Ahh! I noticed a coyote up on a hill and took it’s photo. I was sure it would not be there for long, and sure enough when I went by again 20 minutes later it was gone. But then, on my way home, I saw it again, maybe half an hour after my initial observation, and I took another photo. My view at dusk through a zoom lens was pretty much what you see in the top photo. Without the powerful zoom lens to look through, the coyote was barely visible at all and blended in superbly with its surroundings.

When I got home I blew up the photos in order to identify the coyote and was met with a surprise. The coyotes I had photographed in the exact same location, with the exact same poses, were actually two different guys! In-between taking these photos I had seen the second guy hurrying towards this area, but I didn’t think anything of it except that I was happy to see him. He disappeared seconds after I saw him. He apparently went to the exact same spot where the previous coyote had been.

Was it just coincidence, or was there more involved in choosing this exact same location to curl up on? Is this a special place which these two coyotes happen to like, maybe because it seems to serve as a lookout? Or maybe he came to this spot because he could smell that she had been there? Could this have been some kind of “changing of the guard”?  Lots to speculate about!

Coyotes can be distinguished by their very individualistic facial features. The first one is a gal, with large eyes, sleek face and is almost dainty looking in the way her face tapers at the nose, at least compared to the the second guy. The second guy is a guy, with wider forehead and wider nose and heftier build.

Encountering Someone New

I recognize all of the coyotes I see on a regular basis as individuals — and they recognize me — so when I did encounter someone absolutely new, it gave me the opportunity to observe a kind of wary curiosity towards me which I had not seen in a while. This little gal was charming in her careful-curious/ push-pull behavior towards me!  I’ve named her “Wary”.

Her individualistic characteristics would probably not be recognizable to many, but to me they stood out: her extremely fine and pointed snout, her uneven and almost human eyes, her large rounded ears with the very dark centers which she kept straight up and higher than any of the other coyotes do, her compact stance. There were coat markings, but it is the facial features and comportment which have always interested me the most. There was a delicacy about her and an alertness or readiness to flee — along with the very natural “insatiable curiosity” which is so characteristic of most coyotes.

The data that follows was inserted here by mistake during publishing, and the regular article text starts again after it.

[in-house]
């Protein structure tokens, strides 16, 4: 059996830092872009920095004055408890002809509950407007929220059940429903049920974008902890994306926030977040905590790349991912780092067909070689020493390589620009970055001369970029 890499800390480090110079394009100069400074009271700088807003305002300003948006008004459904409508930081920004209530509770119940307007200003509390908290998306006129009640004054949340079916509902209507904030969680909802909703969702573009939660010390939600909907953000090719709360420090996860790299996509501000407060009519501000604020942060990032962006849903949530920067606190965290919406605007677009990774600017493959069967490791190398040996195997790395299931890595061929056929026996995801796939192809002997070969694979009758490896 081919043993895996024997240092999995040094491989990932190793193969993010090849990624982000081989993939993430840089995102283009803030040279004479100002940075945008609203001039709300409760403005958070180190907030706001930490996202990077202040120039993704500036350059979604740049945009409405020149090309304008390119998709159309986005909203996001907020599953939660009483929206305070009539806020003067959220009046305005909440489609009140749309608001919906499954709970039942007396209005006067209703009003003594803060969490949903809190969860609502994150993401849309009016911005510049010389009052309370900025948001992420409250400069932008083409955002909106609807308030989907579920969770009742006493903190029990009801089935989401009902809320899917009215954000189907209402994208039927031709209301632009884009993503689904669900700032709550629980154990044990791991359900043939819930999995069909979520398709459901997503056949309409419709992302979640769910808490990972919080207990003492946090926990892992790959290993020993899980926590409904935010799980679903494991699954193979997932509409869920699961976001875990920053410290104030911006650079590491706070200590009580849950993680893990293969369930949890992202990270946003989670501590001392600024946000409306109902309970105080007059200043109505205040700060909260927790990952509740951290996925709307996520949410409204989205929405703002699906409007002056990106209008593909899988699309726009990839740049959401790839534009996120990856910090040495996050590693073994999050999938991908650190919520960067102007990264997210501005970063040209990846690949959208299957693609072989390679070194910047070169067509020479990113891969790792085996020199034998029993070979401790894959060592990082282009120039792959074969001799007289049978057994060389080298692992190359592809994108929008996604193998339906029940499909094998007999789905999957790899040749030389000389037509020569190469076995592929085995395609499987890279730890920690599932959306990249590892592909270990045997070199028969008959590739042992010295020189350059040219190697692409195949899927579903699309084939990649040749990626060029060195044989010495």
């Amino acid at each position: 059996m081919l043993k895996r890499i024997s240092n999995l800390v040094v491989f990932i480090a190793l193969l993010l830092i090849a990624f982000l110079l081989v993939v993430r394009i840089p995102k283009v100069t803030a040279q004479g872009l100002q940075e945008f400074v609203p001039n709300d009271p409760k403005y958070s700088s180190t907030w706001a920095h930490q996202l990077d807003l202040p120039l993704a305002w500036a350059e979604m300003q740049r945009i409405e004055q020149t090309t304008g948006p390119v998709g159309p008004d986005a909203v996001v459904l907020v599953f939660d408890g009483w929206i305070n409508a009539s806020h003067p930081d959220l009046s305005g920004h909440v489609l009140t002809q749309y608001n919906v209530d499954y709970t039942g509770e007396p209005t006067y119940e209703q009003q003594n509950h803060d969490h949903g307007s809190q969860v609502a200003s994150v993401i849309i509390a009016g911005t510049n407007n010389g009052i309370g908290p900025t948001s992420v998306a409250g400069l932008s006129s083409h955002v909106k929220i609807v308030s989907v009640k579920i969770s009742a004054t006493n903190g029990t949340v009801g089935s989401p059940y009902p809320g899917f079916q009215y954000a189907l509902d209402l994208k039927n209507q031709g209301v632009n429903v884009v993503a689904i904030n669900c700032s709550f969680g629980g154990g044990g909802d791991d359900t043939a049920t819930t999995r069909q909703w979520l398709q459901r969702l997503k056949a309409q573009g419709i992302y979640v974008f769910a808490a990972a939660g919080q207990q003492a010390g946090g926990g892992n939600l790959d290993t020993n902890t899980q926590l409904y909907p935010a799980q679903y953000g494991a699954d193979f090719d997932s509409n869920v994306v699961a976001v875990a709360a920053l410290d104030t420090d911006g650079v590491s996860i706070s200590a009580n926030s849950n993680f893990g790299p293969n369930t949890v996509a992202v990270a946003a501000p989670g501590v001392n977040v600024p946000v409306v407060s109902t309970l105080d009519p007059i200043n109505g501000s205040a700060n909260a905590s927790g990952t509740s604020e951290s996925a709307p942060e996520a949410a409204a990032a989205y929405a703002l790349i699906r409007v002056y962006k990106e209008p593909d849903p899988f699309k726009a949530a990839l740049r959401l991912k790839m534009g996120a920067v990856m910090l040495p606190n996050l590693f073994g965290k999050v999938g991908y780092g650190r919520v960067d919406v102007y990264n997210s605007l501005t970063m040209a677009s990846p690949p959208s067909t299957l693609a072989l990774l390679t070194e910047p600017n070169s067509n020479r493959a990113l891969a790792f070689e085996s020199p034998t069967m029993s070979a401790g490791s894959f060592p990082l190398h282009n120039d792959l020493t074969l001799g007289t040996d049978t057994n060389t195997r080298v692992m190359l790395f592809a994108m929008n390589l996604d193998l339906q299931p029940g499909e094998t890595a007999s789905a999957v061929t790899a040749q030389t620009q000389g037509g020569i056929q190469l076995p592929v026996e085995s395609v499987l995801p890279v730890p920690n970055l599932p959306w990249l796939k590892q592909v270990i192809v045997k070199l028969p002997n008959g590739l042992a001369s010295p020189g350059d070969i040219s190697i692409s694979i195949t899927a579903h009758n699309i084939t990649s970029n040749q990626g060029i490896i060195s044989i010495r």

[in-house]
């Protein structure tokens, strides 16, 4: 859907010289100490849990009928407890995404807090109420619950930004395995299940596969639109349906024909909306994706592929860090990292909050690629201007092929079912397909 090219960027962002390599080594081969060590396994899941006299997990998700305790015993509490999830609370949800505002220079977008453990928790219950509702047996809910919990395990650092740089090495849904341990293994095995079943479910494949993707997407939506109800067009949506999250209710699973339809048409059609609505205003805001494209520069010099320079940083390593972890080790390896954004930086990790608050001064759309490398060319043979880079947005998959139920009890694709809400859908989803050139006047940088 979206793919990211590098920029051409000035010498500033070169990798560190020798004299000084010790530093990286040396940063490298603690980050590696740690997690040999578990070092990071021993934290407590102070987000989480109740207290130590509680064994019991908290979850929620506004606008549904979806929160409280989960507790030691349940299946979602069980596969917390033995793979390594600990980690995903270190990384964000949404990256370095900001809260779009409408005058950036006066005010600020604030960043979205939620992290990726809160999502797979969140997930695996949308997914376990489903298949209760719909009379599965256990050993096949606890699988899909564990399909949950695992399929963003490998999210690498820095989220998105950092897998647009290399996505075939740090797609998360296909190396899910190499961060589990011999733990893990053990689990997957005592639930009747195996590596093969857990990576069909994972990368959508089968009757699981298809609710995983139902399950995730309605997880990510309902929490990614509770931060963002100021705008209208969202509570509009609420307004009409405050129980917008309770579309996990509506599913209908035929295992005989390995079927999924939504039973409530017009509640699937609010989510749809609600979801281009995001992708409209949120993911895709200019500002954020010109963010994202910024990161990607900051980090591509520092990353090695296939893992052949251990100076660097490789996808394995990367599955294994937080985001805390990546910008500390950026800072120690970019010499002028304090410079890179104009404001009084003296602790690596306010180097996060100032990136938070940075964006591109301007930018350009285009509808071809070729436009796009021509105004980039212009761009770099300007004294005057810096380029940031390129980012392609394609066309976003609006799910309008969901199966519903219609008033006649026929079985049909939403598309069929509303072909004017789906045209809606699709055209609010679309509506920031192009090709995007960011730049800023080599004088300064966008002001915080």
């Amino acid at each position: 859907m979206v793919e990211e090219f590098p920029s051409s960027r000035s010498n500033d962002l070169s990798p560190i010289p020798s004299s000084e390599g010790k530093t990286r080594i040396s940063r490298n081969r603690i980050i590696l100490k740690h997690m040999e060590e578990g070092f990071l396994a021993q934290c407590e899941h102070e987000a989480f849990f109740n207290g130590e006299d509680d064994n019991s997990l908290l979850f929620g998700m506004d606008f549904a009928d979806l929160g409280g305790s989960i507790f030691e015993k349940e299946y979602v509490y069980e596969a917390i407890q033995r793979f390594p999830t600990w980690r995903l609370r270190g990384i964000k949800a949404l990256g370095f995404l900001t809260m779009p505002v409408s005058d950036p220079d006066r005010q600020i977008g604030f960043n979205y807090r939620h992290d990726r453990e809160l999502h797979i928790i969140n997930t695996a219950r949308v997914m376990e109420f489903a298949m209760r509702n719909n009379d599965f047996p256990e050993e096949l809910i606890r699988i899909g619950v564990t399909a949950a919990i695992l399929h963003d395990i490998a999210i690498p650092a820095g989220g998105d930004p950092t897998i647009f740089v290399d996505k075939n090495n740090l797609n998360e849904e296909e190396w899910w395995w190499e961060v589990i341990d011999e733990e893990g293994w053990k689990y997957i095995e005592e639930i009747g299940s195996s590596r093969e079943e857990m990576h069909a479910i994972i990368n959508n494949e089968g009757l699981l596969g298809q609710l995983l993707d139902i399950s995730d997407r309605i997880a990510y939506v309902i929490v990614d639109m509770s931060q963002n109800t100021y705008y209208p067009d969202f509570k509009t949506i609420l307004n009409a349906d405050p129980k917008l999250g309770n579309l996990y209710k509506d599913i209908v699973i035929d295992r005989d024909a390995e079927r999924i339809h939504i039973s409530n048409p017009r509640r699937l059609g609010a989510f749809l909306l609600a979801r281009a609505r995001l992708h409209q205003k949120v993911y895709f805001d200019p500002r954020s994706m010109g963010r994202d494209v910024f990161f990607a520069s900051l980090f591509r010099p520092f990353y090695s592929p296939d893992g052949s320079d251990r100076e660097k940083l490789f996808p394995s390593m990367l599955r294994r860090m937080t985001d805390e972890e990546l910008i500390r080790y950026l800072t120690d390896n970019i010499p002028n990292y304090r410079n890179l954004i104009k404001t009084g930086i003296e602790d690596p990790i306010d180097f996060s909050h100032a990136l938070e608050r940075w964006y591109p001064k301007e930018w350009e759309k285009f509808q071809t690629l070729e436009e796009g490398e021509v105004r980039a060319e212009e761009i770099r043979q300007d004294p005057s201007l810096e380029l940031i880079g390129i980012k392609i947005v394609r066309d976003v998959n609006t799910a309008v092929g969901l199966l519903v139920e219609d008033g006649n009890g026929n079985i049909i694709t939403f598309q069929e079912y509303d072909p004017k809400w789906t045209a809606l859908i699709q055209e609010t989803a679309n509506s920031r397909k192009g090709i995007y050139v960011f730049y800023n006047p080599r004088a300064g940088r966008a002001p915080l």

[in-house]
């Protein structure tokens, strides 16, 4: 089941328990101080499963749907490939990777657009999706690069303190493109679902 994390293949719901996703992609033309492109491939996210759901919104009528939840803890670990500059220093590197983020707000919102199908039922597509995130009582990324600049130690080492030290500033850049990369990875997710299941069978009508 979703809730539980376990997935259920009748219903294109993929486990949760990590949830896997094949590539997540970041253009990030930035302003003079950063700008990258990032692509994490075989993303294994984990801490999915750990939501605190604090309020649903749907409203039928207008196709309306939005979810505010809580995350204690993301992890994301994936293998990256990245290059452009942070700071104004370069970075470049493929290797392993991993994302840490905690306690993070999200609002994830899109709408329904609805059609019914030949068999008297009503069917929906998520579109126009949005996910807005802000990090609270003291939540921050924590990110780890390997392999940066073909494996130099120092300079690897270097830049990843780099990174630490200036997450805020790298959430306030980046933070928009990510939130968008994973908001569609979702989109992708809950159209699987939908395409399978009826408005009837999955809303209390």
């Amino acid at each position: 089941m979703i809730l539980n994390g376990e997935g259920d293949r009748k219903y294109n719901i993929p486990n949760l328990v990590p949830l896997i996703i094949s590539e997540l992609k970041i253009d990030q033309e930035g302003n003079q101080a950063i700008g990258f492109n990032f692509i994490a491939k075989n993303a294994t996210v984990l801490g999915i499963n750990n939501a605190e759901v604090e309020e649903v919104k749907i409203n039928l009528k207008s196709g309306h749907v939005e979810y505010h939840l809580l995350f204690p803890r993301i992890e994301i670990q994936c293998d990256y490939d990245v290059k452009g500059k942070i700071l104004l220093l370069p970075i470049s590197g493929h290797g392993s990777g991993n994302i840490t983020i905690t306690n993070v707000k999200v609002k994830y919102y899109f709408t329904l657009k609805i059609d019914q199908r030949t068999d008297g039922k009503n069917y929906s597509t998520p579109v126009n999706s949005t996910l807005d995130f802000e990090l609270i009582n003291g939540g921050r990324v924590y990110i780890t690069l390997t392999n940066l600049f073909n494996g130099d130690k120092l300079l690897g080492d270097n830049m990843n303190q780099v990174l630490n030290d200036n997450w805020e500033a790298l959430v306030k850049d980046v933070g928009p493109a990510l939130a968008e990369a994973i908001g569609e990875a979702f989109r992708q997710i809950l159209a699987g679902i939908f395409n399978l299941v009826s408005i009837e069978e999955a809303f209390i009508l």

She did not ignore me as most of the others now do, but watched me carefully and questioningly — always on her toes and ready to split.  After standing there, very still, and observing each other from a large distance on the path where we first spotted each other, she turned to hurry off, but then came back to peek at me from behind a bush, stretching her neck to make sure she could see me, and to see what I was doing. For my part, I walked away when I could tell she was having second thoughts about watching me watching her — but she decided to linger  a little longer which gained me a few more minutes to try to get a good shot of her. Then, her better instincts took over, and she trotted away.

I don’t know if I’ll ever run into her again, but I’ve named her anyway, just in case I do see her again. I say “her” because of her delicate features. The coyotes whose gender I could not be sure of  I tend to label as females until and unless they prove this is not so. Females tend to have “sweeter” or “cuter” faces with narrower jaws and foreheads and delicate little noses — at least compared to the males. Young coyotes have these same features until they grow out of them — which is why two I knew as infants I called females — but they ended up revealing that they were males — not for a full year did I know this! I have a friend who laughs at the change: “they were girls for almost a year”!  The older males I have seen were obviously male: they were bulkier and hulking, husky fellows who huffed and puffed, kicking and scraping the ground in a big display of power before departing. Their message was clear and I stayed clear. I wonder if the young males I’ve known will be like this? I wonder if this one will remain a female?